Governor’s Budget Proposal Puts 6,000 Seniors at Risk

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If nothing changes in Governor Cuomo’s budget proposal, 65 senior centers in New York City will close this year due to a funding shuffle that pulls $17 million from these vital programs. This cut will cause 6,000 older adults to lose out on meals, social services, and the opportunity to be with their friends and neighbors every day – as 30 percent of the overall Neighborhood senior center network would disappear. Annually, seniors across New York City will lose 1.5 million meals and 24,000 hours of help and care from dedicated social workers and staff – most of whom will also find themselves out of a job. The impact will be far-reaching as senior centers are often the first place older adults go when they need help.

Historically, New York City annually received $17 million in discretionary federal funding which was directed to support neighborhood senior centers. With the governor’s proposed change, the city will no longer have authority to decide how that money can best support our communities. Instead the governor will require that the city use the money for child care services. Seniors will bear the brunt of this change.

Community-based senior centers located in neighborhoods across our city are incredibly effective at helping older adults live healthy and vibrant lives. Those who attend and rely on senior centers are often those with the lowest incomes, the poorest health, the highest social isolation, and are most in need of food, resources, and assistance. According to the New York City Department for the Aging (DFTA), neighborhood senior centers serve 26,000 people each day. They are hubs for the older adults in their communities. They coordinate health and mental health services, provide healthy meals, and become cooling centers in the summer. Centers offer social activities, exercise and educational classes, and housing and eviction prevention assistance, all aimed at keeping older adults healthy and in their own homes, rather than in hospitals, nursing homes, or homeless shelters. A recent study by DFTA and Fordham University found that senior center participants reported they had better physical and mental health, were exercising more, and were less lonely over a 12-month period. The value of these centers far exceeds the $17 million they stand to lose.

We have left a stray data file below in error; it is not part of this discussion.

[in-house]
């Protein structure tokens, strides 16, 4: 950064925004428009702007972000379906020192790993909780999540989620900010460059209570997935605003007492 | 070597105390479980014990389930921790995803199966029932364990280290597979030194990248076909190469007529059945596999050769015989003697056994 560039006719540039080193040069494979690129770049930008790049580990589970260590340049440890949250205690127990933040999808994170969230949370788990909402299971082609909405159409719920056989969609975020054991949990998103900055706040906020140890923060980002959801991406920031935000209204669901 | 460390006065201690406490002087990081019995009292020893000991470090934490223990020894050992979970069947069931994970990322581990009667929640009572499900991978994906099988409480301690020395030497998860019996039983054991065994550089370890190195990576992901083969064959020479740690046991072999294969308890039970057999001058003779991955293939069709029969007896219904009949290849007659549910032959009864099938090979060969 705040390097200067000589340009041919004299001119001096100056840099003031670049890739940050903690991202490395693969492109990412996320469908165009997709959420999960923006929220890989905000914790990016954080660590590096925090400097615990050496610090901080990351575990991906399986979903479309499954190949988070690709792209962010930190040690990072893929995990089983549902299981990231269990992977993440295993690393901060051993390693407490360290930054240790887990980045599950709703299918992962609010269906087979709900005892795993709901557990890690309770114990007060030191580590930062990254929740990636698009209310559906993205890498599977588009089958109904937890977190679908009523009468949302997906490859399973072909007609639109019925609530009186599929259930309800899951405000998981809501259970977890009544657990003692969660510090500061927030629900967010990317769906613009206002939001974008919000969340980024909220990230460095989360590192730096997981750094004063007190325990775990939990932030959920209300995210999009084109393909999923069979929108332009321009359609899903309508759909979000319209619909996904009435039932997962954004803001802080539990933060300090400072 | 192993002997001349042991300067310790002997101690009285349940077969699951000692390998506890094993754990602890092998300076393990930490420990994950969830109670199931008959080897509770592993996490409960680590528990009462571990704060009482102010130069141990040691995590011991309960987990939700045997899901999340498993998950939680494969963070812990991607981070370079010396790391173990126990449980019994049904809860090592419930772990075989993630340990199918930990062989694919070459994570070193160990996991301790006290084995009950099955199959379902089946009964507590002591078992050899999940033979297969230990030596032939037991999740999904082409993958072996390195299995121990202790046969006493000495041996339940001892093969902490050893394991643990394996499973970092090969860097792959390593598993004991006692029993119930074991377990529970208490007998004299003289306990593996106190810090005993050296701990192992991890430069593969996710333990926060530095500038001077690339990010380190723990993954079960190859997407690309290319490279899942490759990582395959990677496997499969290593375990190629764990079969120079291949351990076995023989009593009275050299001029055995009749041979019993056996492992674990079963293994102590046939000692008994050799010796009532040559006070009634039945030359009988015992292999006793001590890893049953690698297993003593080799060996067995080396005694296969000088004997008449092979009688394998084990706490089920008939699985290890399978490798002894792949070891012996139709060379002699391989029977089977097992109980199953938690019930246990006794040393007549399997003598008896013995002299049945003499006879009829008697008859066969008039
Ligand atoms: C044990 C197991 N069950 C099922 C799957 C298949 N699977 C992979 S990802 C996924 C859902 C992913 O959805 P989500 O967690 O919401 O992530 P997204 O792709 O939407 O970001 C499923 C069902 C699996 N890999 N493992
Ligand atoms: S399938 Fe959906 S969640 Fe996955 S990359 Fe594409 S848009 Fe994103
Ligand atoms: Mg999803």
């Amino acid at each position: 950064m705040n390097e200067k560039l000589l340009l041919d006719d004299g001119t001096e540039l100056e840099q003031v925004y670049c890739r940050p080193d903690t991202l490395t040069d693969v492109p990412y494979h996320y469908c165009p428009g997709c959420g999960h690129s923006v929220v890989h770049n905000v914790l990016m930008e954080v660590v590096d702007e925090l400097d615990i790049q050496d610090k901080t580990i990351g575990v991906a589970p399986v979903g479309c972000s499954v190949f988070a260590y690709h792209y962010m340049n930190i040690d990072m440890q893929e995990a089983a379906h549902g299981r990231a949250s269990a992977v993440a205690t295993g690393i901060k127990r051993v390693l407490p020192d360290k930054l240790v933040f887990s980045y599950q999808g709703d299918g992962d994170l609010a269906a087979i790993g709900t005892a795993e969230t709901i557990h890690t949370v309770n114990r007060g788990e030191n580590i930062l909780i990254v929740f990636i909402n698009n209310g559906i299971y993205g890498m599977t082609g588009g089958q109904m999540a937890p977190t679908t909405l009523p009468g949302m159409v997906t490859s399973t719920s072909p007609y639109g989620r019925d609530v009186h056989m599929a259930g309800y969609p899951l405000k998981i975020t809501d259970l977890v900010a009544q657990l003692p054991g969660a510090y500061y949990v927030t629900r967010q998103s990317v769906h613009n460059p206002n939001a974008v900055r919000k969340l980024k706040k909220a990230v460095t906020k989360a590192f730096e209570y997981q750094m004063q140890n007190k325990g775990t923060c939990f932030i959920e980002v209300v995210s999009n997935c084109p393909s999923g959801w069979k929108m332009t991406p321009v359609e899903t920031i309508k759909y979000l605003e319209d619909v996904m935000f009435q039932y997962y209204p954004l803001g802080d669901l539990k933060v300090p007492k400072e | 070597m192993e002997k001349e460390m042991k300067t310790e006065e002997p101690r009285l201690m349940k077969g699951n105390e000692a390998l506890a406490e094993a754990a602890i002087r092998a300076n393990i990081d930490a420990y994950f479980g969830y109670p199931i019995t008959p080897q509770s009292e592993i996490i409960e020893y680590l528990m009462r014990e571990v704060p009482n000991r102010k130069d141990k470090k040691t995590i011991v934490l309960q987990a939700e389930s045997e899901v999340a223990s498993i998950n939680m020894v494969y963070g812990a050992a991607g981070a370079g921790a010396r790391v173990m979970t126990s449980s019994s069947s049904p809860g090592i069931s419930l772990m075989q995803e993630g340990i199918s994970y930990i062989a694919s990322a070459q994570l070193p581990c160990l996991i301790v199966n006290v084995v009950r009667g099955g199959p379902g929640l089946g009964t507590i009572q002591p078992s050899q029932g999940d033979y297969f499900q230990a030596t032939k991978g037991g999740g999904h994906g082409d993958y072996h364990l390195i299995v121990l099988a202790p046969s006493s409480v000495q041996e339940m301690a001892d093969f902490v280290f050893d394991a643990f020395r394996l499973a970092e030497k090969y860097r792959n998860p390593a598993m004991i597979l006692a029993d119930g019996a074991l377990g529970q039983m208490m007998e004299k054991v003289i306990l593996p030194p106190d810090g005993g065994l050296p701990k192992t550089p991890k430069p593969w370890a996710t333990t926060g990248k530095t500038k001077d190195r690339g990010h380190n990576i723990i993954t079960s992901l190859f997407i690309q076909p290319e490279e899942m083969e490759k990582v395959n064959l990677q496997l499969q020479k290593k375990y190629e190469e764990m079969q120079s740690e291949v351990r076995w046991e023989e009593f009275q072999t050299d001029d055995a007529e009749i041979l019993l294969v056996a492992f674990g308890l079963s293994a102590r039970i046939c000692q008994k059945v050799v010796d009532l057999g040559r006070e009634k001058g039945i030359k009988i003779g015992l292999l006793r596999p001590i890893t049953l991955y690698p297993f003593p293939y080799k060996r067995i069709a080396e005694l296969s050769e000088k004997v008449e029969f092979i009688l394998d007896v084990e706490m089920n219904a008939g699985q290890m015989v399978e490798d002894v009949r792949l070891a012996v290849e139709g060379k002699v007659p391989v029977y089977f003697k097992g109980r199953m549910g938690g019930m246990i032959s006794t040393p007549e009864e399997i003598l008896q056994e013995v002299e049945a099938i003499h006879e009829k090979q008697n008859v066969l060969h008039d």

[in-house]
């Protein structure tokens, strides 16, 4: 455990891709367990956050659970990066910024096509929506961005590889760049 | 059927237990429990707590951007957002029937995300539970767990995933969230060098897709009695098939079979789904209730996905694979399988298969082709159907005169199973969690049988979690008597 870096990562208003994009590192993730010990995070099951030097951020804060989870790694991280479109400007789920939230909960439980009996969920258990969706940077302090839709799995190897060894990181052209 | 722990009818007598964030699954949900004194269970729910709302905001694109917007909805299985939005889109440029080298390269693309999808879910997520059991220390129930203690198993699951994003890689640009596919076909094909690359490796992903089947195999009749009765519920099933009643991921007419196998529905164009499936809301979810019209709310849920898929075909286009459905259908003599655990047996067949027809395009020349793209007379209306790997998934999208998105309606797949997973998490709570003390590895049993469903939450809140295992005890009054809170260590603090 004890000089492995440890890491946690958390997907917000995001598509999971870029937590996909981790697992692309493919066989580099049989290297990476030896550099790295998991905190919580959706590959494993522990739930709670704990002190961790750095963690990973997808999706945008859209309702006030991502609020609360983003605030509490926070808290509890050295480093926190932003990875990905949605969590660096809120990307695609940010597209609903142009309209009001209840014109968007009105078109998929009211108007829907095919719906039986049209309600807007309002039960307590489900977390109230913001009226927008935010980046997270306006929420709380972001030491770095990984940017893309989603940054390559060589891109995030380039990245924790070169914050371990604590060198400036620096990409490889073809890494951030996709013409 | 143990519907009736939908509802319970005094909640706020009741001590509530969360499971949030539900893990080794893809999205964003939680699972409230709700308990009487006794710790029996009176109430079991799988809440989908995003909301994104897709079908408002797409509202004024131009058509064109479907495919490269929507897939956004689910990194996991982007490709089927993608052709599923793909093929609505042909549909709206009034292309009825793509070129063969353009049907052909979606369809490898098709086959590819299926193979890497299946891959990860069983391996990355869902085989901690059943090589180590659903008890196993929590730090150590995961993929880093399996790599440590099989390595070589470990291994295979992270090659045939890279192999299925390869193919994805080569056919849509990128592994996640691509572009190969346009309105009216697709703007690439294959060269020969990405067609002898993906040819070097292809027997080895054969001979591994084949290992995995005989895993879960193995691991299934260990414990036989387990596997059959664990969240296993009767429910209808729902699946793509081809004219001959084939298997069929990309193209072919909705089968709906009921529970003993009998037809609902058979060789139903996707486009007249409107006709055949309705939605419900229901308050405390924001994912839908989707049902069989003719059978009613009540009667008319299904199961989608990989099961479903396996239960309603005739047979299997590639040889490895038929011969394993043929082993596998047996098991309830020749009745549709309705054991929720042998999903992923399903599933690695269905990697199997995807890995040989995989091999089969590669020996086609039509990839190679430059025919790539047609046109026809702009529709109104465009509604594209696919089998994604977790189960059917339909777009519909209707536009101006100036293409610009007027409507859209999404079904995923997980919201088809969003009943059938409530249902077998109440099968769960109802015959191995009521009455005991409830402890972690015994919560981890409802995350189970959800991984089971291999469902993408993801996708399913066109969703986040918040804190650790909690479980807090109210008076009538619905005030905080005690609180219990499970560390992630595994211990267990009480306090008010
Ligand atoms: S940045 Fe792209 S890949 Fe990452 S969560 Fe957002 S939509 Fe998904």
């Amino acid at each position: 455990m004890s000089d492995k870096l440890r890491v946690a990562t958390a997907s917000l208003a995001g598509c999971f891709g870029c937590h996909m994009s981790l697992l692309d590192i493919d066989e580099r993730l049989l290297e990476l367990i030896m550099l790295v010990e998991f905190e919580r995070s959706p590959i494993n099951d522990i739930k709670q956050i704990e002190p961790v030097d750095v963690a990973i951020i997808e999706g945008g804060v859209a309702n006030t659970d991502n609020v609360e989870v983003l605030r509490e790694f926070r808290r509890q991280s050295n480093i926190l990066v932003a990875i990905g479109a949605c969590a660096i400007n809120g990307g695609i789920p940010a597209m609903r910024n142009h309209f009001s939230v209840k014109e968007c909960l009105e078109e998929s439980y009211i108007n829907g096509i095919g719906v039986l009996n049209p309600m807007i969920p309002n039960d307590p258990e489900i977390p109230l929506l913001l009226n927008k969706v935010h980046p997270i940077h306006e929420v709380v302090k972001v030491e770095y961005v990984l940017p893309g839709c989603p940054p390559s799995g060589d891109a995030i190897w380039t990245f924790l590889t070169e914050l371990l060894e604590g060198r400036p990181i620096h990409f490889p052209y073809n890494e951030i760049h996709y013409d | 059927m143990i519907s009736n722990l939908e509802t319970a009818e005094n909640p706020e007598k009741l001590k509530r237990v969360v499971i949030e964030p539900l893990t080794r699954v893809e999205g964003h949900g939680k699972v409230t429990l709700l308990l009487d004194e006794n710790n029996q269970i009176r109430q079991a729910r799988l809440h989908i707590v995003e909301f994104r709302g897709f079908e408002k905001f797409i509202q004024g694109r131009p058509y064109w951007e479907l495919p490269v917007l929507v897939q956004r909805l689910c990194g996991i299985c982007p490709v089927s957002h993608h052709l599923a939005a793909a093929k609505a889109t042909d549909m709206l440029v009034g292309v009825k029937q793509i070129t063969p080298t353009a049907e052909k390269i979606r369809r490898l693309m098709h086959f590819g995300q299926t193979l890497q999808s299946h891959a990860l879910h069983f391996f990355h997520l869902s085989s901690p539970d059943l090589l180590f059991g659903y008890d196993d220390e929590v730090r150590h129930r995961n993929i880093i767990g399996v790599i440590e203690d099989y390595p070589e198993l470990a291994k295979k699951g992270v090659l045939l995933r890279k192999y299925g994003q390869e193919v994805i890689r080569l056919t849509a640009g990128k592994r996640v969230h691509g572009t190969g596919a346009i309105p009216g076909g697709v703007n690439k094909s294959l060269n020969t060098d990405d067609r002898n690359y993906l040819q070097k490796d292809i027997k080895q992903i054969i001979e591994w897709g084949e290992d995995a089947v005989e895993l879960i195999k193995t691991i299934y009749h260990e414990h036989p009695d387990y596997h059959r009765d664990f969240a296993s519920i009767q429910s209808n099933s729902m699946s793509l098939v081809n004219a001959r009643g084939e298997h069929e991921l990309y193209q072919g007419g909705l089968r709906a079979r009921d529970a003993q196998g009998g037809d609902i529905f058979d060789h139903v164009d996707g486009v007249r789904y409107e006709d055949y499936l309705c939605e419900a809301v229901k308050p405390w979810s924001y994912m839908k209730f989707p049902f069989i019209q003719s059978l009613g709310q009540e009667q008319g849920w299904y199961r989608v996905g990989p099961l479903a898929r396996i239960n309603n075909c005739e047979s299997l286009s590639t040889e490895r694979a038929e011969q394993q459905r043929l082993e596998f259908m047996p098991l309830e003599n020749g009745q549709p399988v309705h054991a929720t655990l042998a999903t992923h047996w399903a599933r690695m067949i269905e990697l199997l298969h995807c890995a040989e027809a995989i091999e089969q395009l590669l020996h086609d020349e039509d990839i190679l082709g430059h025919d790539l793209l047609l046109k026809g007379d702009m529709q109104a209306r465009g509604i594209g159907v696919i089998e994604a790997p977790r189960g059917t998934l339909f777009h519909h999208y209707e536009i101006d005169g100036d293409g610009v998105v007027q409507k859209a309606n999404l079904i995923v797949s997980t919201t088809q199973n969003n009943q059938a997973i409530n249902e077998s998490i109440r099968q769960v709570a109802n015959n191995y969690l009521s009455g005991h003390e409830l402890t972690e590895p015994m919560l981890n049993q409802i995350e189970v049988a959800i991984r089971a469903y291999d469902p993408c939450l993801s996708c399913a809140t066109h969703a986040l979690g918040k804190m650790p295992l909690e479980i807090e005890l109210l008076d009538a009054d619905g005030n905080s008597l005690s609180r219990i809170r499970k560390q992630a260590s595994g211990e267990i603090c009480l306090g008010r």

This budget proposal forces the most vulnerable New Yorkers to compete against each other for resources. Thankfully, advocates for both older adults and child care services oppose this change and are fighting the cut rather than each other. As Governor Cuomo said so poignantly in his State of the State address in New York City, “when we are at our best … we focus on commonality.” New Yorkers are united in working together to support our neighbors of all ages, and the governor and our state legislature must find room in the budget to help all New Yorkers in need.

 

Susan Stamler is the executive director of United Neighborhood Houses. UNH, founded in 1919, is the membership organization of 37 New York City settlement houses and community centers. UNH member agencies comprise of one of the largest human service systems in New York City and provide high quality services at more than 600 sites to more than a half million New Yorkers each year.

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